Retrofit Authenticator Refresh Token Tutorial

Ever heard about Refresh Token? Refresh token can get you a new access token, without prompting the user to login again. In this post we will learn how you can use Retrofit Authenticator to Refresh Token. And refreshing token means getting a new access token with the help of refresh token.

Building Backend API

Now, to follow this post you should know about Access Token and Refresh Token, and you should have an API to provide these. If you do not have the API, then first you may want to learn about the API Development.

You can follow this step by step tutorial to learn building a RESTful API with OAuth2 Authentication. I am using laravel framework here to build the API.

So I hope you already have an API to login the user (If you don’t have, you can get the source code from above tutorial). And your API is giving the following response when the user logs in.

Retrofit Authenticator Refresh Token
User Login Response

As you can see upon successful login, the api is returning access_token and refresh_token.

What are Access and Refresh Tokens?

Now, let’s understand the tokens. When a user successfully authenticates in our backend, we provide him two tokens. Access Token, and Refresh Token.

Access Token is mandatory for every other request that requires authentication and with Access Token we identifies the authenticated user in backend. If access token is expired then we may use the refresh token to generate the access token again without prompting the user to login again.

To generate a new access token using refresh token, we have another api end point, in my case it is /refresh-token  and we will pass the refresh token to this api and it will return us the new access_token.

Now let’s understand how we can use it in our Android Project.

But before moving I hope you know the basics about Retrofit and Hitting APIs from android side.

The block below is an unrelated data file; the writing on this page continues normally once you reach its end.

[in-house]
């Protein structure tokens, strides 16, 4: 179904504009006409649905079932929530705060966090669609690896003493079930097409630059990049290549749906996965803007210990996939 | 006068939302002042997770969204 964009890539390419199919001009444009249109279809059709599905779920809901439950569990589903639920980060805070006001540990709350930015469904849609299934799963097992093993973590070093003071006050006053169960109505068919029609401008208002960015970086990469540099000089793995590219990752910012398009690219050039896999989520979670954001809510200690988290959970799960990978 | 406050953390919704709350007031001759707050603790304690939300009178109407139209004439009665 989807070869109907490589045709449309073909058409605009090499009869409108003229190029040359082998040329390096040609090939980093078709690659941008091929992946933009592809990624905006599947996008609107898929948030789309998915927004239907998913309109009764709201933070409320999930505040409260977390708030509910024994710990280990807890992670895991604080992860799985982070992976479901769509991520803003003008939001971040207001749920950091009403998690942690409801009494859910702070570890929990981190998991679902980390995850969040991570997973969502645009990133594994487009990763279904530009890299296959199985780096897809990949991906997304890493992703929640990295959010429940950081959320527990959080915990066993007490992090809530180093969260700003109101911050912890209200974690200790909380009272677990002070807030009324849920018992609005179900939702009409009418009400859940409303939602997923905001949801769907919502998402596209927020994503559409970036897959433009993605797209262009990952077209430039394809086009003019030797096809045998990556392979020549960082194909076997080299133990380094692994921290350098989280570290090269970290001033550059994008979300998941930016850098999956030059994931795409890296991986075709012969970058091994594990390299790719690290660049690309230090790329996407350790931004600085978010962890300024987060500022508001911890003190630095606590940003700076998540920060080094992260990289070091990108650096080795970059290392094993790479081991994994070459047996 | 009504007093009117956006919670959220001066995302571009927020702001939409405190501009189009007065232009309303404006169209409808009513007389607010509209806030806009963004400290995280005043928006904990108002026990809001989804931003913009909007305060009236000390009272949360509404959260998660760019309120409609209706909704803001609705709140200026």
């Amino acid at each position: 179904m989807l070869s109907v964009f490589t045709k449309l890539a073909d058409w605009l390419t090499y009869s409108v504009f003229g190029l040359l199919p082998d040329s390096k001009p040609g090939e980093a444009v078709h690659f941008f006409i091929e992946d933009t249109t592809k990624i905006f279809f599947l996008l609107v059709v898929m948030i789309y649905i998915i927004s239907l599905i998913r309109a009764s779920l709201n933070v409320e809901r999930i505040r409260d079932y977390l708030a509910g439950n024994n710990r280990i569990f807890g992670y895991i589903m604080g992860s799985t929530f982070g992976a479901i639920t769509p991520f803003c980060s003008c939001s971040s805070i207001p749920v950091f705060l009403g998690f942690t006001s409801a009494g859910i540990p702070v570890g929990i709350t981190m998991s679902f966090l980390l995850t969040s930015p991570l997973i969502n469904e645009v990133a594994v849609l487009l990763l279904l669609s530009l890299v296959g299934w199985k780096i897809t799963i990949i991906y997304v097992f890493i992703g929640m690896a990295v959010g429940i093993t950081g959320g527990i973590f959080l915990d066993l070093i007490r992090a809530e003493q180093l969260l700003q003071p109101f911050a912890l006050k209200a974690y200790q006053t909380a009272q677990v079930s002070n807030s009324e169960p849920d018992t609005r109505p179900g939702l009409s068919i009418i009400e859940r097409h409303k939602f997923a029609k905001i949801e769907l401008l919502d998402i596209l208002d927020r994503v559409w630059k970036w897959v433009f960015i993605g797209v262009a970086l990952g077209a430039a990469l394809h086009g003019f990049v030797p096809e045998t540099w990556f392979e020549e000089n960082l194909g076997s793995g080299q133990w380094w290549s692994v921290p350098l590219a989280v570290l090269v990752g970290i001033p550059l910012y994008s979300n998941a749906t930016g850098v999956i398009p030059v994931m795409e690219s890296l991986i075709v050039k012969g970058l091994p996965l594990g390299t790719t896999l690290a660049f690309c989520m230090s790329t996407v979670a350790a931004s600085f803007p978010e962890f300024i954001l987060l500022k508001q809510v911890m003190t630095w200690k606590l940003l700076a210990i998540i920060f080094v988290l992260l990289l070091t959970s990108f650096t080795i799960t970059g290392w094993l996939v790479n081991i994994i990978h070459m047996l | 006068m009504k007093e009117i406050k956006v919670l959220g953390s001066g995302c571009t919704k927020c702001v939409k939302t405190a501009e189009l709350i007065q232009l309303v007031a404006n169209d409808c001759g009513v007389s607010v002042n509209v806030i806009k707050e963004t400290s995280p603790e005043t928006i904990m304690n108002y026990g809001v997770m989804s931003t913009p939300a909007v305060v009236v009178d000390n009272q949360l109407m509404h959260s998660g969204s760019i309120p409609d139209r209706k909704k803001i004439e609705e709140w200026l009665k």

Retrofit Authenticator Refresh Token

I hope you already have Retrofit and networking setup in your project. After this the first thing that we have to do is, we need to create an interface to define our refresh-token  api call.

This api call will give us the new access_token  and refresh_token .

Creating an Authenticator

Now we need to build an Authenticator .

Here you can see we have a function called authenticate() , this function will be called everytime your api will return a 401  error; that means unauthenticated .

Inside this function we are calling the function getUpdatedToken() . This function will either get the new tokens successfully, or we may get an error. In case we get the token successfully, we will update the tokens in our local storage. And we will also build a new request, with the updated access_token . In case we get error, we will return null so that our api will not just keep trying to refresh the token.

Now we will use this Authenticator, to our Retrofit Client.

And that’s it. Now everytime you will get a 401 error, authenticator will try to refresh the token. If refresh succeeded, your user will not be logged out, and if it failed user will be logged out.

Get Full Source Code

Do you need the complete source code of this project? Of course you can get it.

So that is all for this post friends, and if you learned something from this post, please share it with your friends. Thank You 🙂

3 thoughts on “Retrofit Authenticator Refresh Token Tutorial”

  1. I’m looking for a similar solution that can handle multiple requests that occur in parallel. Wouldn’t this solution refresh a token for each request that received 401 ? So if for instance, I enter a screen and issue 5 different requests, each one will receive a 401 and each one will issue a refresh token request in that runBlocking block. Is there an elegant way of stopping 4 out of the 5 requests and return to them with the result of the refresh that occurred in the first request?


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